In July 2017 before the Wimbledon women's semi-finals, Humphrys was accused of sexism and xenophobia when he questioned Johanna Konta's national identity, saying: "We talk about you as being British but you were born in Hungary, Australian citizenship, and I seem to remember that the Australian High Commissioner when you won the quarter-final said 'Great to see an Aussie win' and we were saying 'Great to see a Brit win' – so what are you?" Konta responded, saying: "I was actually born in Australia to Hungarian parents but I've lived here for half my life now almost and I'm a British citizen and I'm incredibly proud to represent Great Britain... I've represented Britain in the Olympics so I'm definitely a British athlete".[26][27]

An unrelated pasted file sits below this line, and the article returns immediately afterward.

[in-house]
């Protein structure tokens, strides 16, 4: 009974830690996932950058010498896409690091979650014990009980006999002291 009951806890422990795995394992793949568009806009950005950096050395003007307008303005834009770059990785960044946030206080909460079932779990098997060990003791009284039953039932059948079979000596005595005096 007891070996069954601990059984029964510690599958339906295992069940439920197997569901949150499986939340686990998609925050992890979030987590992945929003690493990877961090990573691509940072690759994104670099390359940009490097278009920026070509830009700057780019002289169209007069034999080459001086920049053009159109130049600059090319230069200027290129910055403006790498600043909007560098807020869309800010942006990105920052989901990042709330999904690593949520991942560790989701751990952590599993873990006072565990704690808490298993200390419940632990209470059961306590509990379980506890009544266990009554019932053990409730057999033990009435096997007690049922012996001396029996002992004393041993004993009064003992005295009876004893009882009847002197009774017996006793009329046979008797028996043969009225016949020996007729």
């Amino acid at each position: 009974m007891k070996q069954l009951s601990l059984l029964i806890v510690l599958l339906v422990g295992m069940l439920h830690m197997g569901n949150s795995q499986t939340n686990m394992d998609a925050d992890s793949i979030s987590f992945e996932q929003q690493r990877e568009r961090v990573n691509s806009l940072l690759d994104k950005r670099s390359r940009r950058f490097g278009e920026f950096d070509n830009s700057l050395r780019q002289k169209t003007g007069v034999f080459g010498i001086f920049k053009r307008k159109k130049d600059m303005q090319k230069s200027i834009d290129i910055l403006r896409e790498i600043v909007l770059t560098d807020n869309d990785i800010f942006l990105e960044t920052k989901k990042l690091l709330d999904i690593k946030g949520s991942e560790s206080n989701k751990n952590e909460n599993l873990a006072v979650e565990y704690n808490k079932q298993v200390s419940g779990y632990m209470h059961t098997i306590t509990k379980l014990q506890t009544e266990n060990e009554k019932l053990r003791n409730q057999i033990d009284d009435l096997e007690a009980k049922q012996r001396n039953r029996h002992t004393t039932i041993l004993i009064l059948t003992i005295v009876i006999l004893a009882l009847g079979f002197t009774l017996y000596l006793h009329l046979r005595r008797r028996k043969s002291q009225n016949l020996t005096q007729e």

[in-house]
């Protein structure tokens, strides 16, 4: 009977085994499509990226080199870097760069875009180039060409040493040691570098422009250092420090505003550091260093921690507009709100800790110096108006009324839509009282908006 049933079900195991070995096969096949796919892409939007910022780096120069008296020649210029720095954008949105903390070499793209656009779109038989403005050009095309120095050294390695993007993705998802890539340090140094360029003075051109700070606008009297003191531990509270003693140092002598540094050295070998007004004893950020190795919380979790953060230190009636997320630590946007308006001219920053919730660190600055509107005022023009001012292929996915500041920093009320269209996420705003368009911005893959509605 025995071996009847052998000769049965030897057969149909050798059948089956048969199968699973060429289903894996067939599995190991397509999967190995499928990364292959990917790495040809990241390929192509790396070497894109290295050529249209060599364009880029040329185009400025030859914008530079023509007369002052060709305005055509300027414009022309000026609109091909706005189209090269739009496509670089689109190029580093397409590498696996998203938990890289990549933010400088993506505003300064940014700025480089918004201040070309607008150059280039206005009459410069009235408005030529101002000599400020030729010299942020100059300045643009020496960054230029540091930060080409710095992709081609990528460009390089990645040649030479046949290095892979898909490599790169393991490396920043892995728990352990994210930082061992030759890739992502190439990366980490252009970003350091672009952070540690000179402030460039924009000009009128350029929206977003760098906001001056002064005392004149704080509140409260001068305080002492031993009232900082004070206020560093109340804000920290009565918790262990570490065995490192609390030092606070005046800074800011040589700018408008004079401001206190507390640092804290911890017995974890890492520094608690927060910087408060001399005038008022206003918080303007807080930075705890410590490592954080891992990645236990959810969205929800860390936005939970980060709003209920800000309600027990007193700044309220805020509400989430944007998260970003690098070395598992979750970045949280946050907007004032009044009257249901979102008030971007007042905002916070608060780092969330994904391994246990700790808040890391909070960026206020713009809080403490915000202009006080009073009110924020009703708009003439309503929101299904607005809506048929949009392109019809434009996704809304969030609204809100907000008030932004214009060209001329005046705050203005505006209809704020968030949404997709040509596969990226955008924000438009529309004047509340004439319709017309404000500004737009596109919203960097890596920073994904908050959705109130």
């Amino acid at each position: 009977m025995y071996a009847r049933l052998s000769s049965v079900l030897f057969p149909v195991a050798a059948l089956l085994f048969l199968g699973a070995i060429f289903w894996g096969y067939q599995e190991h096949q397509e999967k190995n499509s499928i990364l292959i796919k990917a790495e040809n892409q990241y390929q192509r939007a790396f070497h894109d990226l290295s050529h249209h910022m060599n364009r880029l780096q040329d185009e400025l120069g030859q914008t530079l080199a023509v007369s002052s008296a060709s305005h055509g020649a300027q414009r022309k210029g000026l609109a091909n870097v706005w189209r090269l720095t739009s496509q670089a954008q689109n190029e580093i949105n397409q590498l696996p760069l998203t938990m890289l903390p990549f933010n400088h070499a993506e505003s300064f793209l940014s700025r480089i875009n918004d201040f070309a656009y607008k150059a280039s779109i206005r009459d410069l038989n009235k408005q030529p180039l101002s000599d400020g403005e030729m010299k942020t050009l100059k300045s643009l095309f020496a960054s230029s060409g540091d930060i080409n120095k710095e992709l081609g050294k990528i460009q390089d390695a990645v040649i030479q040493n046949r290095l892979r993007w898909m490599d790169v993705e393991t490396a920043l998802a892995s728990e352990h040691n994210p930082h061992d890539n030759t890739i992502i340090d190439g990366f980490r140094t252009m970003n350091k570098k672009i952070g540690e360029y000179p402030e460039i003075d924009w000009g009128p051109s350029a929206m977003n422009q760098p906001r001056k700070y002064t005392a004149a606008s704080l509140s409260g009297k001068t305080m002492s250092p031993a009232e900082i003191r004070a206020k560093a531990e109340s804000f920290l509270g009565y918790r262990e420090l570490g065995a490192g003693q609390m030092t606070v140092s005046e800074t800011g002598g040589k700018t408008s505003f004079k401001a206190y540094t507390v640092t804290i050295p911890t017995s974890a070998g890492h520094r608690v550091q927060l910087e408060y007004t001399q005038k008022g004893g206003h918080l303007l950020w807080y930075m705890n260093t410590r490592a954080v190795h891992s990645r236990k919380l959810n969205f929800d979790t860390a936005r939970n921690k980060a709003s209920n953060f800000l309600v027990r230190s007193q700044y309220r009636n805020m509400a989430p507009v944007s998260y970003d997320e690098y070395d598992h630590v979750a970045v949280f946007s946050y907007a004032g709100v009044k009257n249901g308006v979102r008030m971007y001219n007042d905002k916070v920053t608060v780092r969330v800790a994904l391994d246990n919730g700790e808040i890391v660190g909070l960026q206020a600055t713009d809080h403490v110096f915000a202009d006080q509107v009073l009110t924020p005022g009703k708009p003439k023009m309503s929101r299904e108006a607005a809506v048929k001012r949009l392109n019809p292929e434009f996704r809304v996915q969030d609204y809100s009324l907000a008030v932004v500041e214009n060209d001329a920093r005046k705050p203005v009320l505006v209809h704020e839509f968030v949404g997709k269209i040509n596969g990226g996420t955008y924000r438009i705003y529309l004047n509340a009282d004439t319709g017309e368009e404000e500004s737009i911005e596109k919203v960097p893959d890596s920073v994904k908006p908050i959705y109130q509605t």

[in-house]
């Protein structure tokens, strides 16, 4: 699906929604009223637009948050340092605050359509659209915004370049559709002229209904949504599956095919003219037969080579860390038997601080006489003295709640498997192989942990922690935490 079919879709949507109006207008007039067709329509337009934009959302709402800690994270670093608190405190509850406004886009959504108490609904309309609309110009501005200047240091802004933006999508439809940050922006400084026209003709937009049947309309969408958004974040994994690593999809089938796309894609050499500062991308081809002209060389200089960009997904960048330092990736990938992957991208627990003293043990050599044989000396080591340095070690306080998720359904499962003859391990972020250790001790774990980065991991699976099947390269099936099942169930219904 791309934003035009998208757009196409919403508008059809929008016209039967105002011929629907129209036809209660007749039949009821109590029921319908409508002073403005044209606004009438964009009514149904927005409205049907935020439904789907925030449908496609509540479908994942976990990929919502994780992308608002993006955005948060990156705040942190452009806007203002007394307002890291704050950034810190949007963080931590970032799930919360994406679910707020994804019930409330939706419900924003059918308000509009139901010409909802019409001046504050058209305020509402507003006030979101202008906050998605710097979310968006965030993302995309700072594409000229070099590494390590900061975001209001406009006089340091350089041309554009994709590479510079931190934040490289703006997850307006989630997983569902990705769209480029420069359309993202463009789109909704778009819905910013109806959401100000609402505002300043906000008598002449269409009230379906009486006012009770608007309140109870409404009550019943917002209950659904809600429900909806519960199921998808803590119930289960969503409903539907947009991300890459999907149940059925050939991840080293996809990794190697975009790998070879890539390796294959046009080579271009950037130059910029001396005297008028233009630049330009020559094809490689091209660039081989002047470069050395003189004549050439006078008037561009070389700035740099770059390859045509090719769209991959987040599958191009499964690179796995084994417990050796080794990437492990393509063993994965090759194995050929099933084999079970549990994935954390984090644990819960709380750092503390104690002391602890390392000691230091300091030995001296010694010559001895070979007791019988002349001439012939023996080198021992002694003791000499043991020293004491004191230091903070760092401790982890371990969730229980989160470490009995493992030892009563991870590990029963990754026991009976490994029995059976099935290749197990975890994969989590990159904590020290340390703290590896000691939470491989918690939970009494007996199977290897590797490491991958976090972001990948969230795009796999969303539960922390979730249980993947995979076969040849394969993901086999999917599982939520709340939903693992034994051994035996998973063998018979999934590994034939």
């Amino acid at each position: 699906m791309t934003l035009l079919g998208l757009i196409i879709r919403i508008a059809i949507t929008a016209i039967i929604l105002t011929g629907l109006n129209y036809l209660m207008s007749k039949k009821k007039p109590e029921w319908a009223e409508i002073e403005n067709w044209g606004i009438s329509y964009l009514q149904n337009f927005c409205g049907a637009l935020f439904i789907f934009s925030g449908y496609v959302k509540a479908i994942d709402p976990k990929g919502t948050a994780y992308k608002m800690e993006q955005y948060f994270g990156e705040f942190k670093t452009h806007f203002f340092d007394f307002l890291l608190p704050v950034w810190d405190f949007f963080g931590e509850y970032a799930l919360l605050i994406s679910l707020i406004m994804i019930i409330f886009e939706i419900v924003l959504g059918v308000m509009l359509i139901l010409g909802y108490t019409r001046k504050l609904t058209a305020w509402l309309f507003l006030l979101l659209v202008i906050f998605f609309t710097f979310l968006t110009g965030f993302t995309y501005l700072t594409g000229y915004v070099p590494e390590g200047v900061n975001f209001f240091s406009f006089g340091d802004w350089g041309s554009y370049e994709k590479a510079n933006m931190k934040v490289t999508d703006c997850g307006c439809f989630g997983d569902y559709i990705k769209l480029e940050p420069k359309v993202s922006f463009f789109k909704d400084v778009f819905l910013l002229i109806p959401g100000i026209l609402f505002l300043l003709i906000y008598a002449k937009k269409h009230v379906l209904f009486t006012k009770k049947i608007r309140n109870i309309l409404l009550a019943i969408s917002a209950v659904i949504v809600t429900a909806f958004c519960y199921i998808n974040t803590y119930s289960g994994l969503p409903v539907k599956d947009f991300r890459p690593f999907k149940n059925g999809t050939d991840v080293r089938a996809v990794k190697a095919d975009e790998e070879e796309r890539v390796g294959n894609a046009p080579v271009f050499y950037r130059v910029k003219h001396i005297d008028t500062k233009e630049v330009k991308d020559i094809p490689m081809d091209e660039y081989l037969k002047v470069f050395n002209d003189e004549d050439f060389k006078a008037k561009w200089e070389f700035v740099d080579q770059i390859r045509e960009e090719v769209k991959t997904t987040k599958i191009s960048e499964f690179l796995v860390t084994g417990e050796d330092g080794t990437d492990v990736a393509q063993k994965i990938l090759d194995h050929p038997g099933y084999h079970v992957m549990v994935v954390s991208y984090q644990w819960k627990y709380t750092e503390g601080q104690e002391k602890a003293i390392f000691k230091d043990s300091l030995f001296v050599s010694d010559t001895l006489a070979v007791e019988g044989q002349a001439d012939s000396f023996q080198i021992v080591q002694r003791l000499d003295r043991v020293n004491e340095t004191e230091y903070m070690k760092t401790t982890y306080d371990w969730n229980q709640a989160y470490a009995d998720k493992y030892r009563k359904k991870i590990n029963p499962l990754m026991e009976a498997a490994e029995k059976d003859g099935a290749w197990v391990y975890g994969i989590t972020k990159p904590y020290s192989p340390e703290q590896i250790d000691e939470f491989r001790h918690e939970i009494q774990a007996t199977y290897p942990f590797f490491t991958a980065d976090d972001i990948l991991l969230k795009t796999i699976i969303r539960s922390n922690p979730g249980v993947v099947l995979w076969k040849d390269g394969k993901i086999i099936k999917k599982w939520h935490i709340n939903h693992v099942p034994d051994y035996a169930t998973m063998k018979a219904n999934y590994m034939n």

In September, former editor of British Vogue Alexandra Shulman criticised Humphrys for "mansplaining" fashion to her in an interview. Humphrys questioned her about what he saw as the loss of the hourglass figures, rarely seeing "reasonably cosy, comfortably shaped women" on the magazine's cover and accused Vogue of promoting anorexia and eating disorders in impressionable girls. Shulman wrote in the Daily Mail: "Suddenly I was confronted by a grey-haired guy in chinos hectoring me on the business I had worked in for a quarter of a century and which he neither knew, nor cared, much about". Shulman said this was the same "banal conversation" that she had been subjected to before and said it was repetitive and limitied.[28] Humphreys responded, "I did resent the idea that I was being painted as some sort of token, as a man – apparently I'd committed the sin as well of wearing chinos. I'm not sure what chinos are ... if I'd accused her of being, say, a grey-haired woman who wore whatever, that would have been sexist. But she was allowed to write that about me."[29]